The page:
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Facebook make big gains in Africa on mobile use

Facebook make big gains in Africa on mobile use

Despite its success, the social network still has a long way to go on the continent

 Facebook is riding the wave of mobile adoption in Africa to help meet its goal of connecting businesses with people in emerging markets.

Sixty percent of all Internet users in Africa are now active on Facebook and 80 percent of them access the site on mobile devices, according to statistics shared by the social network this week.

According to the African Union’s first session of the Specialized Technical Committee on Communication and ICT last week, 84 percent of the continent's population is covered by mobile networks.

These figures augur well for Facebook’s investment in the continent. In June Facebook said that the company's active user base in Africa grew by 20 percent to 120 million people from 100 million last September. However, this leaves a wide margin for the social network to cover in a population of over a billion people. It also exposes the business opportunity yet to be explored in the continent.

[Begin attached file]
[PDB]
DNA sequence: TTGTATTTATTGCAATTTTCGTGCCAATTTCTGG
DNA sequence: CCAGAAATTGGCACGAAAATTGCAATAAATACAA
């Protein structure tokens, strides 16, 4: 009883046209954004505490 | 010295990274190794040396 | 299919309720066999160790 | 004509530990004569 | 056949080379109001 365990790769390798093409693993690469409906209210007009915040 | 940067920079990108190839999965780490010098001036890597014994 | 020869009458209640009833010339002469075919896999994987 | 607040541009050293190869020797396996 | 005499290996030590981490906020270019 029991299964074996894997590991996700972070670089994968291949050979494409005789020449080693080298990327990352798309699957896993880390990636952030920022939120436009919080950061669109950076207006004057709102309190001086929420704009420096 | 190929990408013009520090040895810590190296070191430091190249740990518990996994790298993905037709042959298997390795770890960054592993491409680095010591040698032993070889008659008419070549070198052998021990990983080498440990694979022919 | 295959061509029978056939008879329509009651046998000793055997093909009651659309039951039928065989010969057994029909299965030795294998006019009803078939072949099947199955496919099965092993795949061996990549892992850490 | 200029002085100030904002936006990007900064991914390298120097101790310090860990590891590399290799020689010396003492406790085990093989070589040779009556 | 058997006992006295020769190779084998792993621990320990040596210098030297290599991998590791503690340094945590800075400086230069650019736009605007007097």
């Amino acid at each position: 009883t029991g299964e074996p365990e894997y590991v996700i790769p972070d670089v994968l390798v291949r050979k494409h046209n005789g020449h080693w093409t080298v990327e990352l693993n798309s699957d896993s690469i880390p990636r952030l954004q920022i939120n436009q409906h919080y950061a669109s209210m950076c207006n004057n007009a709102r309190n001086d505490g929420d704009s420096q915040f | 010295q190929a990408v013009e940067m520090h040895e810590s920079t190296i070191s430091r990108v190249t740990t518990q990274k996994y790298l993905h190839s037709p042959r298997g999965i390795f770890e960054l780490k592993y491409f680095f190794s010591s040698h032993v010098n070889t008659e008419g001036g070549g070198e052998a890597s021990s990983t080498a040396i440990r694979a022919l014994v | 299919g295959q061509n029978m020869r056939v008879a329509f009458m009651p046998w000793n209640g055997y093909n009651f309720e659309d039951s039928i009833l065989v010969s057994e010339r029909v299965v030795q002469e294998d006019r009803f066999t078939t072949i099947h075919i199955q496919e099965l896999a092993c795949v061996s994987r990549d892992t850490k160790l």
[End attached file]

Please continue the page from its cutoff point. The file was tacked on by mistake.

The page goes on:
So far Facebook's African user base is concentrated in three countries – Kenya, Nigeria and South Africa. The company noted that 100 percent of its 15 million Nigerian and 15 million South African active monthly users access the network on mobile devices. Ninety-five percent of Facebook's 4.5 million Kenyan users access the the site via mobile.

Facebook has launched several projects designed to bring its services to users in developing economies. Its Internet.org project, which offers a variety of free services, has been rolled out in several African countries. Facebook Lite, a low-bandwidth app that uses a fraction of the standard application data, has been launched in countries including Nigeria, South Africa, Sudan and Zimbabwe. However, low broadband access is still a major challenge hindering many Africans from accessing the internet.

To reach more users across the continent, Facebook will have to devise more ways or partnerships to address the expensive cost of broadband, which has kept the Internet usage rate in Africa at 20 percent of the population, compared to an average of 80 percent in developed countries.
 


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